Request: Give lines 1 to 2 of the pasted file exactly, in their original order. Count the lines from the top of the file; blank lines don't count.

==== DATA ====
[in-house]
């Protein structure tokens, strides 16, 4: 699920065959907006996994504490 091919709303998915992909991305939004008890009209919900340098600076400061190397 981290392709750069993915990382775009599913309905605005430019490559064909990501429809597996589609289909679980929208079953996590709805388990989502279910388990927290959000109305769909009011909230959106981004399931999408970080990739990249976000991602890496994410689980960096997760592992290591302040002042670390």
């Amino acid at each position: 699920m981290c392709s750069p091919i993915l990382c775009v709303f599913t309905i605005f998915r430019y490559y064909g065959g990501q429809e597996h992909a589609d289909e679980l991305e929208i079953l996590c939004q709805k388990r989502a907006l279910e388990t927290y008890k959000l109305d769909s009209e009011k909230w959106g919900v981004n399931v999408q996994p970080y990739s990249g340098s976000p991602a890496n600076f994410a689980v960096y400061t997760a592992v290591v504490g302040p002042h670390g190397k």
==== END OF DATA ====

[in-house]
């Protein structure tokens, strides 16, 4: 699920065959907006996994504490 091919709303998915992909991305939004008890009209919900340098600076400061190397 981290392709750069993915990382775009599913309905605005430019490559064909990501429809597996589609289909679980929208079953996590709805388990989502279910388990927290959000109305769909009011909230959106981004399931999408970080990739990249976000991602890496994410689980960096997760592992290591302040002042670390």